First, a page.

Riding High

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Sometimes called “horse ballet,” the ancient sport of dressage showcases the intimate collaboration that can be achieved between a horse and rider. The term dressage is French for training, and its purpose is to develop the horse’s natural athletic ability and willingness to work, making him calm, supple and attentive to his rider. In competitive dressage, the horse and rider perform a series of tests, judged on how well the rider shows the horse’s abilities.

Dressage is a sport that welcomes athletes of all ages, and the national Dressage Foundation honors senior riders and horses with The Century Club. To be eligible for this club, the rider and horse must have ages that, combined, total at least 100 years. Two local dressage riders, William “Bill” Wise, 76, and Elizabeth “Liz” Hotchkiss, 80, have earned this honor. Their dressage stories show there’s no one way to fall in love with this most graceful of equestrian sports.

 

Bill Wise & Jake

Unlike most Century Club members, William “Bill” Wise did not become a horseman until just a few years ago. He grew up in Baltimore, Md., and his first riding experience, a trail ride which occurred almost 50 years ago, is not something he remembers with pleasure.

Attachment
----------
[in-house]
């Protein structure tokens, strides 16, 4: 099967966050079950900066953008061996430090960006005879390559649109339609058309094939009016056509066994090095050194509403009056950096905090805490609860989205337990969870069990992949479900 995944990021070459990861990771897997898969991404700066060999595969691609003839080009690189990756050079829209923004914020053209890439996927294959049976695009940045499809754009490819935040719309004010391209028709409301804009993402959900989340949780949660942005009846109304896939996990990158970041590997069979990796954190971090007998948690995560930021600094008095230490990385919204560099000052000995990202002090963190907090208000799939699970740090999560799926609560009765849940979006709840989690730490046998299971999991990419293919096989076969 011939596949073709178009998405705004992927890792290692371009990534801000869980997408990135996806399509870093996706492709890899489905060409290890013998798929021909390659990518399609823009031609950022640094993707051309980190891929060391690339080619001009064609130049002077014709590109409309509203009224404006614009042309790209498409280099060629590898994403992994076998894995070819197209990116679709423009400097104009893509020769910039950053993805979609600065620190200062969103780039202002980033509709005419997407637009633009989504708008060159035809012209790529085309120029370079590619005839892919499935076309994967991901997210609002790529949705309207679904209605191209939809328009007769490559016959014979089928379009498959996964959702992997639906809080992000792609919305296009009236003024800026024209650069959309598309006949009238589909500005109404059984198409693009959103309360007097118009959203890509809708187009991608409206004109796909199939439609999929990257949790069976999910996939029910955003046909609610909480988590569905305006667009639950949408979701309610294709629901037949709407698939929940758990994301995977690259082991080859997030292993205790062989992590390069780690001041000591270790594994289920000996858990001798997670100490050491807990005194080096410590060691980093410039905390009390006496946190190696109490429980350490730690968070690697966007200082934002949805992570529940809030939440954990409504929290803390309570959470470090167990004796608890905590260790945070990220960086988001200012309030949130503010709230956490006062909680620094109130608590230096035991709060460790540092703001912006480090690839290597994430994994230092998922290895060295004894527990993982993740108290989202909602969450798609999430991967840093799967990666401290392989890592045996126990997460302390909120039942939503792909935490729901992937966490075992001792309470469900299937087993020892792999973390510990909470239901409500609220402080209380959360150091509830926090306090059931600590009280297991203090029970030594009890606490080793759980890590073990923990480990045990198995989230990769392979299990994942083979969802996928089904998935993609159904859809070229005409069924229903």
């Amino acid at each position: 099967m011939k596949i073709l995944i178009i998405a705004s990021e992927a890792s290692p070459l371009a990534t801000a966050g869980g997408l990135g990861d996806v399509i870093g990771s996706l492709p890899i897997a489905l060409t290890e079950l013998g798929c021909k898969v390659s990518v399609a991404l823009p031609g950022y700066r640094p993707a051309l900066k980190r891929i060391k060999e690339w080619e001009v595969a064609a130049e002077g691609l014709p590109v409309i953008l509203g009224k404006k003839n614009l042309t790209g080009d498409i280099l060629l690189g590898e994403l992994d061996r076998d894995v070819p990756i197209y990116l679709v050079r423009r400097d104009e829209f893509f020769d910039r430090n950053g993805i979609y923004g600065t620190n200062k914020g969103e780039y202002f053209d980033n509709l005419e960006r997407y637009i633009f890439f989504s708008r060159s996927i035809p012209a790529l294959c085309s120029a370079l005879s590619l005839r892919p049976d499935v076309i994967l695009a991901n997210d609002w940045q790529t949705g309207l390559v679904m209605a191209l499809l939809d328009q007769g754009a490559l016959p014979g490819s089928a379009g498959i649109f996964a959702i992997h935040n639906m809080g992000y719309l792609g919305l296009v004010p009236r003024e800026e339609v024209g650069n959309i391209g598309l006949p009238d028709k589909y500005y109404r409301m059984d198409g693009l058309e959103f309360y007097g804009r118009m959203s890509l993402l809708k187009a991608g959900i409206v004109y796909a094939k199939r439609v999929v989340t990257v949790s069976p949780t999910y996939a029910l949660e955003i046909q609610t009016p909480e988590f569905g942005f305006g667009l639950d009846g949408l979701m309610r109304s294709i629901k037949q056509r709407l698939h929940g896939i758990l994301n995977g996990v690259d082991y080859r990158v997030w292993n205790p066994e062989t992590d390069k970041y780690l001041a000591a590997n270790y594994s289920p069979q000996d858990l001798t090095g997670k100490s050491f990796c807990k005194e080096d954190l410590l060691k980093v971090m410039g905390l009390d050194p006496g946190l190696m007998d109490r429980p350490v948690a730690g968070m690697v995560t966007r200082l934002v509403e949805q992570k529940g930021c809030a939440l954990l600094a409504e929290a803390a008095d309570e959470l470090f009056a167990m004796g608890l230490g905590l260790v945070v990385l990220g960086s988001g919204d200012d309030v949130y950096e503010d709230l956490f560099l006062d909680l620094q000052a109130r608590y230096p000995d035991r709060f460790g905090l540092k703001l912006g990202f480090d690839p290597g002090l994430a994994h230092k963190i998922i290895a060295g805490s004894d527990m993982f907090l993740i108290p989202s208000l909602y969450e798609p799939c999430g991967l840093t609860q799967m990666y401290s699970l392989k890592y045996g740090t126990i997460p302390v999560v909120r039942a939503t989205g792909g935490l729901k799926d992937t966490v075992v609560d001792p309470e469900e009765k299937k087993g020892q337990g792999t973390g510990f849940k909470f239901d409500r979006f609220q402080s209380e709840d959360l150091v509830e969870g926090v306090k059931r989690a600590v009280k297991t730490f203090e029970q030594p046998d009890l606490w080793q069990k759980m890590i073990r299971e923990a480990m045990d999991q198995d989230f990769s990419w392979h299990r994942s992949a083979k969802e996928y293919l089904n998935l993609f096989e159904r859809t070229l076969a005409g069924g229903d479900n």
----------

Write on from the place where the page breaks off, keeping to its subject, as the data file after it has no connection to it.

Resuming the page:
“Besides being jostled about on a hard saddle farther above the ground than seemed prudent, the only other thing I recall about that experience was being asked, ‘Why aren’t you posting?’ ” he says, referring to a riding technique that smoothens out the jarring.

With that experience, Wise went several years without ever thinking of horseback riding as something one did for pleasure and recreation. Then, about five years ago, he read a book that rekindled his interest: The Tao of Equus by Linda Kohanov. Already retired from a career in physical chemistry, Wise volunteered at Cedar Creek Therapeutic Riding Center, and seeing the benefits for the center’s clients, he wondered if some time in the saddle might also do him good. He began summer riding at Stephens College and then enrolled in a western riding class there. But he discovered even a basic riding class in college was too advanced for him.

“I told the instructor, ‘I thought this was a beginning riding class,’ ” he recalls, “and she said to me: ‘Well, you wouldn’t go into a college chemistry class without having any high school chemistry. You should know something about riding before coming here.’ “

Wise chuckles over this story. A man with three college degrees, who is currently enrolled in a German class at MU just for the pleasure of learning, he was undaunted. He turned to Kim Krieckhaus, a private instructor who teaches dressage at her Willow Ponds Farm in Sturgeon. Wise spent the first few months learning the fundamentals of a balanced seat on a mustang mare named Mary Jane. In 2011, Mary Jane was the horse Wise rode for his first dressage tests.

Later that summer, Krieckhaus suggested Wise ride Jake, then a 22-year-old American Quarter Horse gelding. Soon after that, Wise learned about the Century Club and realized in a couple of years, he and Jake would be eligible. He decided to make membership a goal to show what he had accomplished as a rider and to honor Jake’s years of service to those seeking equestrian skills.